Sadly, “infatuation is great, but love is incredibly complicated” doesn’t make for a satisfying third act to a romantic comedy.

Better lesson: “Work hard, try your best, and you can accomplish… some things”

And since “Love and infatuation are about as similar as playing a real guitar and playing Rock Band on medium difficulty” makes for a shit romantic comedy, I don’t really have a kids’ movie with that lesson in mind, so here’s how Monsters University, the less-great prequel to Monsters Inc., taught something incredibly valuable.

Monsters University is about how the best-friend duo we met in Monsters Inc. came to be friends in the first place. Both Mike Wazowski and James “Sully” Sullivan are each studying to be scarers (I’m not explaining what that is. Monsters Inc. came out 12 years ago, if you haven’t seen it I have no sympathy). For Sully, it’s just following the family legacy, and leaning on the fact that he’s a giant beast-monster with a naturally terrifying roar. For Mike, on the other hand, working the scare floor is a lifelong dream, one people keep saying is impossible because, as he is small, round, and 80% eyeball, he isn’t scary. But Mike works and studies hard, learns every technique, every scrap of scare theory, everything there is to know about scaring, and in the end…

None of it works. Because he isn’t scary.

But what he does manage to do is combine his knowledge with Sully’s natural ability and coach his scarier friend into pulling off a scare the likes of which no one had seen before. And so they became the record-setting scare team we met in the first movie.

And that’s the lesson. There are some things in life that you can’t achieve, no matter how hard you work or how badly you want them… but it doesn’t mean you can’t still do great things. Just… maybe have a backup in mind. That’s an incredibly valuable thing to teach a child. Maybe you can’t be an astronaut because you get motion sickness super easily, but the other people who work at NASA are pretty cool too.


Breaking away from theatrical releases now. Every now and then, you say something you wish you hadn’t. Something like “Yes, Chris Munroe, I will watch the Smurfs with you so that we can live-tweet our disgust.” Or even “Hey, did you know that they did two Smurf holiday specials on DVD?”

And so did we come to watch The Legend of Smurfy Hollow and Smurfs: a Christmas Carol. And while we liked the fact that they abandoned the awkward CG animation and made specials that actually looked like old Smurfs episodes, there was something… unsettling about the latter special.

Grouchy Smurf wants to bail on Christmas this year. Every year, he asks for a hang glider, but every year Papa Smurf (the only person handing out gifts, apparently) just gives everyone a hat. Grouchy’s had enough, and refuses to light the star at the top of the tree like he usually does. So, Papa Smurf does the only thing he can…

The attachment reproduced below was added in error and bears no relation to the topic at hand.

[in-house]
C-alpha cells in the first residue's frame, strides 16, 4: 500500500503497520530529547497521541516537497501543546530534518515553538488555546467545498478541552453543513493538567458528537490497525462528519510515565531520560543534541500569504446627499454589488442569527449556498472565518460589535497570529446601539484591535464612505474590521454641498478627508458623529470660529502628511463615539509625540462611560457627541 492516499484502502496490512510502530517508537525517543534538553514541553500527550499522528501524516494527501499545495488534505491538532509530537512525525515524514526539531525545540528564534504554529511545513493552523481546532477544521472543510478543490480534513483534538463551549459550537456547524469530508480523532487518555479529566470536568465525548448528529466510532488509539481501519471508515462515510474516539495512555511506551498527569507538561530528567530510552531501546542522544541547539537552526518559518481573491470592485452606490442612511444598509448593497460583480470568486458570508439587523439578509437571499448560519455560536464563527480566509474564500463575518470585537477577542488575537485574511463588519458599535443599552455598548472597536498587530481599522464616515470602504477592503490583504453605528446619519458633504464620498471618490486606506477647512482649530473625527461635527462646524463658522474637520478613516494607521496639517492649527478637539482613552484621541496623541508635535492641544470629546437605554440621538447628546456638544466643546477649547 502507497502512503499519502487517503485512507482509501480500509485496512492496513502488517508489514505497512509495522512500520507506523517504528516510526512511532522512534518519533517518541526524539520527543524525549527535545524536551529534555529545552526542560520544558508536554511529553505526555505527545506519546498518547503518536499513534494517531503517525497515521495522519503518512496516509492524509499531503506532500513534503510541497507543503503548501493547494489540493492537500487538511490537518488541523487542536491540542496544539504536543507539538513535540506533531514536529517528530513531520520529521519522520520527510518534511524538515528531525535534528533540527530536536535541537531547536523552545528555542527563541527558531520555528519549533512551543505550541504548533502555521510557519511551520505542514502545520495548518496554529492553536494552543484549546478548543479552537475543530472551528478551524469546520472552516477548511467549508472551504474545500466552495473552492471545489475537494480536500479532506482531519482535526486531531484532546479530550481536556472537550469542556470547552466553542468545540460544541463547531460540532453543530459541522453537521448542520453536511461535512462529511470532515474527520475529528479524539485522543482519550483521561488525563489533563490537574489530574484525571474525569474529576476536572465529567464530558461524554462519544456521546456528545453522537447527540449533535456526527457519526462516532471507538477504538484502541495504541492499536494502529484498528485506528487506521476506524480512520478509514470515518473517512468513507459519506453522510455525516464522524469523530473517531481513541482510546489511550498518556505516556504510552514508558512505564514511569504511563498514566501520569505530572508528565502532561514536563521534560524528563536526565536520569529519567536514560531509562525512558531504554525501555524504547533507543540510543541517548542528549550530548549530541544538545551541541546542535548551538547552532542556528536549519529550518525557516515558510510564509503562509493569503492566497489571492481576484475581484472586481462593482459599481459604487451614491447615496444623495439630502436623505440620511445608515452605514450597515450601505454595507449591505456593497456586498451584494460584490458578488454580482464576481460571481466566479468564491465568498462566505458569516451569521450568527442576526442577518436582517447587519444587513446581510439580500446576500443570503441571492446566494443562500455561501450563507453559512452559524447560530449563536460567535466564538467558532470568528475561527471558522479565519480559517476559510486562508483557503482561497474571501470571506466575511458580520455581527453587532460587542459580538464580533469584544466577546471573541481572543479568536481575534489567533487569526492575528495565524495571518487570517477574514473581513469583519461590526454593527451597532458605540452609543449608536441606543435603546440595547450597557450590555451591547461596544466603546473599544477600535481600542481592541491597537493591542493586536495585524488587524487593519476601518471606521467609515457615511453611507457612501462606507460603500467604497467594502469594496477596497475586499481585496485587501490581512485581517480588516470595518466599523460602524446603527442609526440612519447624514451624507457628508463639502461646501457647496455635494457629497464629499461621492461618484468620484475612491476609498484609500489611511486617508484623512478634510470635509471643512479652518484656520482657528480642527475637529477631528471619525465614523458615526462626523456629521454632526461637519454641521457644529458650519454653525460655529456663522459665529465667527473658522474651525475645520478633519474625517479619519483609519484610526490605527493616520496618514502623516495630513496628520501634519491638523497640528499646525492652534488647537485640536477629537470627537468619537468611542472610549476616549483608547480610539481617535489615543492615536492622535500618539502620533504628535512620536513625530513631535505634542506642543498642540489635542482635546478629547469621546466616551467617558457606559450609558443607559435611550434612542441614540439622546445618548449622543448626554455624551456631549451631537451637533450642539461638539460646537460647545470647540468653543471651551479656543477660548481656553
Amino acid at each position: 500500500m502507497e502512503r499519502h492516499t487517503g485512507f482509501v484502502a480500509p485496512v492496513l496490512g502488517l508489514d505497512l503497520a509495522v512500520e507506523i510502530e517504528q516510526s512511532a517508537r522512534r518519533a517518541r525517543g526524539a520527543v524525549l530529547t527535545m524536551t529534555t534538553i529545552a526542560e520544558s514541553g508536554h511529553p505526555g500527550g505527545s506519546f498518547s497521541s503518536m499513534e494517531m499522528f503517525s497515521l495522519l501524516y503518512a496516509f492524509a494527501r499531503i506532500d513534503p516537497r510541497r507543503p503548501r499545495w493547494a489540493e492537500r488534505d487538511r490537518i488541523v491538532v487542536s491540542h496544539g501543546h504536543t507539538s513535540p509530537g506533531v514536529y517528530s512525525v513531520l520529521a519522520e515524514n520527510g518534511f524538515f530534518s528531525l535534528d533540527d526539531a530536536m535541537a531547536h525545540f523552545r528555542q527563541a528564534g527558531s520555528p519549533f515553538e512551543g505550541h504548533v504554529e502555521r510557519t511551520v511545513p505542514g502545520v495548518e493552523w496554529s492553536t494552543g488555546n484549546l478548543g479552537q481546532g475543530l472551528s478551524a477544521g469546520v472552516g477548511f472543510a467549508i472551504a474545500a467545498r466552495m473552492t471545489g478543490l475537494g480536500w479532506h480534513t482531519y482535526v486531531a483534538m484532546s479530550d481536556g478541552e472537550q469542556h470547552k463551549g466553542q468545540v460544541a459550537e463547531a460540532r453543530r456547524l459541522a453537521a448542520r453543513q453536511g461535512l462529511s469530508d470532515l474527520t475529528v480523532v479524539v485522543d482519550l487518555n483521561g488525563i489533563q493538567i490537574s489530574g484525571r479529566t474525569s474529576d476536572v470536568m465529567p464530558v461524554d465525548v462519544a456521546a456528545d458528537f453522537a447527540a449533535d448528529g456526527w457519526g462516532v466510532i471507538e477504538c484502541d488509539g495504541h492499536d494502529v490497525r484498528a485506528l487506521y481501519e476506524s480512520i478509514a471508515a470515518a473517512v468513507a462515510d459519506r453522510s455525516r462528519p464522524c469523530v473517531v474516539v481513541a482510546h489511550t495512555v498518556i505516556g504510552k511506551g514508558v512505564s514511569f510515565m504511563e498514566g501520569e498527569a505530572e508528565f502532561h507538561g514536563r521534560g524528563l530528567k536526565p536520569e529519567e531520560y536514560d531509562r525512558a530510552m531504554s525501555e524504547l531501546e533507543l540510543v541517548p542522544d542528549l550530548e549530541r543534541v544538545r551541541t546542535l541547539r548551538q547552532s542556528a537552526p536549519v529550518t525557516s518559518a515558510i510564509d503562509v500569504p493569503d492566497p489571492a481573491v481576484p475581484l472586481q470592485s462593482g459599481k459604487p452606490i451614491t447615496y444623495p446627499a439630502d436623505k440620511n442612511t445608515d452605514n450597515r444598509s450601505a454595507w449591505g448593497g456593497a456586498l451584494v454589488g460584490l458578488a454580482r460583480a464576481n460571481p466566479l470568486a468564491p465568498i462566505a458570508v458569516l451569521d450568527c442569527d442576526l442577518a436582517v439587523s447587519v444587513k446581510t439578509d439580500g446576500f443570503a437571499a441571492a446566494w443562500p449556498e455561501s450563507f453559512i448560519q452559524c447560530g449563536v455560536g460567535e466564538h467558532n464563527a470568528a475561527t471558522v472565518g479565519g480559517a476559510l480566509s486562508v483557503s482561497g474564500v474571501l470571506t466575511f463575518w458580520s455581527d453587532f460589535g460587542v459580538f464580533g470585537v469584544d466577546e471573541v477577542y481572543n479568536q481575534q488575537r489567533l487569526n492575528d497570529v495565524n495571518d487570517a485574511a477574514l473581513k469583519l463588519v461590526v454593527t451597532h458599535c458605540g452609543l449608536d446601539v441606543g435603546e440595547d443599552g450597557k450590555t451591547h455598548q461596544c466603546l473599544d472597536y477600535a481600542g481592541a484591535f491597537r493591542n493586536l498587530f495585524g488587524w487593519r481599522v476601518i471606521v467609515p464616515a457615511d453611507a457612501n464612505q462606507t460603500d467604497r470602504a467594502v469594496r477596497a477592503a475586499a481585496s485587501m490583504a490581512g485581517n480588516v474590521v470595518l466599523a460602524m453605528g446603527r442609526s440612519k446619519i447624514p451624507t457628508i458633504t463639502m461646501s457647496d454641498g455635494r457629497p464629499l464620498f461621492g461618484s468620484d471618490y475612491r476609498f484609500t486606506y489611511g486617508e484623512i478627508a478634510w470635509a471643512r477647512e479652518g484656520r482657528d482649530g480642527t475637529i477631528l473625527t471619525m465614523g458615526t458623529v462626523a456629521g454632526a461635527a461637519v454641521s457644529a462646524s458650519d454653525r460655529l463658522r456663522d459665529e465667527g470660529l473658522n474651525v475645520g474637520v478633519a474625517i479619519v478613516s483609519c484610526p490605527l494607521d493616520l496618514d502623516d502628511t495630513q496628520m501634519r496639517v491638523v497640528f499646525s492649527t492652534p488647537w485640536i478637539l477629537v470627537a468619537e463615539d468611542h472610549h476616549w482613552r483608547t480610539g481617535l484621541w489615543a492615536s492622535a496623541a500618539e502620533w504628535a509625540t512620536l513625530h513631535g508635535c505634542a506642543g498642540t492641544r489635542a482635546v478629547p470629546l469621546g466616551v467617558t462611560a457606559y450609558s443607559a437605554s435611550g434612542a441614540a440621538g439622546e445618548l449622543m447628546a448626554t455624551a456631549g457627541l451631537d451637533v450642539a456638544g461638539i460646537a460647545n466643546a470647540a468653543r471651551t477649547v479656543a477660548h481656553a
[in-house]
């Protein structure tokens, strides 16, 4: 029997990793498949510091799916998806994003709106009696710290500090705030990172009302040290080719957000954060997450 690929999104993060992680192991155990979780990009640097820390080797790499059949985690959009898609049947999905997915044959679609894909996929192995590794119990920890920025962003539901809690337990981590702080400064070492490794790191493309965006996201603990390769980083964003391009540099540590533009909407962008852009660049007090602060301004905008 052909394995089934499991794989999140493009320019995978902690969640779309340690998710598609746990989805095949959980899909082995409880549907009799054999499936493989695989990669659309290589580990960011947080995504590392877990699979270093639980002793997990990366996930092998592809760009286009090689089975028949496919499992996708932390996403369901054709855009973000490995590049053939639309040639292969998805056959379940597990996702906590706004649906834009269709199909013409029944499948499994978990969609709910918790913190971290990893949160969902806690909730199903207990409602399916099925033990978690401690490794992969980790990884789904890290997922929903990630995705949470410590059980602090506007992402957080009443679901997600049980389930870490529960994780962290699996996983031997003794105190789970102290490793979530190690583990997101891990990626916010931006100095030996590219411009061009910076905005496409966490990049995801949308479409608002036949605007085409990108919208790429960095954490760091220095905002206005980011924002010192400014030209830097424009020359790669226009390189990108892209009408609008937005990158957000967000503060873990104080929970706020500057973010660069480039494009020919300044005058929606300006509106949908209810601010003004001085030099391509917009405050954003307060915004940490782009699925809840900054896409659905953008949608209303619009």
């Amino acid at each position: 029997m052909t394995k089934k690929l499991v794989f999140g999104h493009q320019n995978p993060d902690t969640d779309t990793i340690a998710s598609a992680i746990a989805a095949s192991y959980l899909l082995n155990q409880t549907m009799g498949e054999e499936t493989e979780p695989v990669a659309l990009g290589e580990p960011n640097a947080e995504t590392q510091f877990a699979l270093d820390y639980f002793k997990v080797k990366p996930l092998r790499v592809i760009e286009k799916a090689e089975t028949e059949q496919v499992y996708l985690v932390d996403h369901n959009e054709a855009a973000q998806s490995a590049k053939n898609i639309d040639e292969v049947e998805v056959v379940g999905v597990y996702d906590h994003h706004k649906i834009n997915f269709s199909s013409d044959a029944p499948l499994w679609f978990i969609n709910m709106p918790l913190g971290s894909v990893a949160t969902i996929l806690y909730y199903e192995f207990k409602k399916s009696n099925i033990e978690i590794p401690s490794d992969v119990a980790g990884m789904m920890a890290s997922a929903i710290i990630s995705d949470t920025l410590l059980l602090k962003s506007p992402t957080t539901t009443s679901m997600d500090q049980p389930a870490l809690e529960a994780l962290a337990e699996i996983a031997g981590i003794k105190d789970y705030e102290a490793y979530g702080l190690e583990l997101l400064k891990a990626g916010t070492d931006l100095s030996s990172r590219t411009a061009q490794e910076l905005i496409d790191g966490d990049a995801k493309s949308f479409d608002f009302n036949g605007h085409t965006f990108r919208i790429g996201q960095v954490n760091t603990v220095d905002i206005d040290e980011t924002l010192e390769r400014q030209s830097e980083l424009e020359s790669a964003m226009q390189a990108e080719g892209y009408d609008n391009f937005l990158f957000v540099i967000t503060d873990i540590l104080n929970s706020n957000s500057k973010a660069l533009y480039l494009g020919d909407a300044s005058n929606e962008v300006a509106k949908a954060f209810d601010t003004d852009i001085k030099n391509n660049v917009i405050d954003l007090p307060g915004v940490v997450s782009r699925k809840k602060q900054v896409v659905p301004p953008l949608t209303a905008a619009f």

He drugs Grouchy.

Specifically, he gives him a potion that makes him see visions of Christmas past, present and future: his former love for Christmas; the fact that Papa Smurf spends all year custom-making Smurf hats for the specific needs of each Smurf (just not well enough that they last more than a year), which is a little insane but there’s no time to go into it; and a vision of the next day, in which Grouchy Smurf skipping Christmas gets literally every Smurf killed by Gargamel.

Which frankly has more to do with getting Clumsy to light the star instead, which they should have known was the worst idea in recorded Smurf history, but the point, the point is that Grouchy Smurf just wanted to be left alone, and in response the other Smurfs roofied him and brainwashed him into loving Christmas again. That, frankly, is fucked up.

Also, come on. He asked for a hang glider and you gave him a hat that can function as a crude para-sail. You have a problem, Papa Smurf. Stop making hats and get help.

Better lesson: everyone leaves, nothing can stop this.

I think we can all agree that Toy Story 3 was pretty awesome, right? It provided a fitting end for Andy’s toys, gave Michael Keaton the best character he’s played in years (Ken), and only raised a few questions about why, if the toys must stay inanimate around humans, they think they actively contribute to their owners’ games.

And at the center of it all? The simple lesson, that no matter how much you love someone, eventually you will lose them. And that’s okay, even if it doesn’t feel that way for a while. Losing people hurts, it hurts a great deal, but it is inevitable, and all you can do is give yourself permission to move on.

Maybe if that had been clearer in my earliest 20s I wouldn’t have kept taking it so personally.

Join us next time when our topic will be… something where I don’t require Daniel O’Brien to make it entertaining.

Author: danny_g

Danny G, your humble host and blogger, has been working in community theatre since 1996, travelling the globe on and off since 1980, and caring more about nerd stuff than he should since before he can remember. And now he shares all of that with you.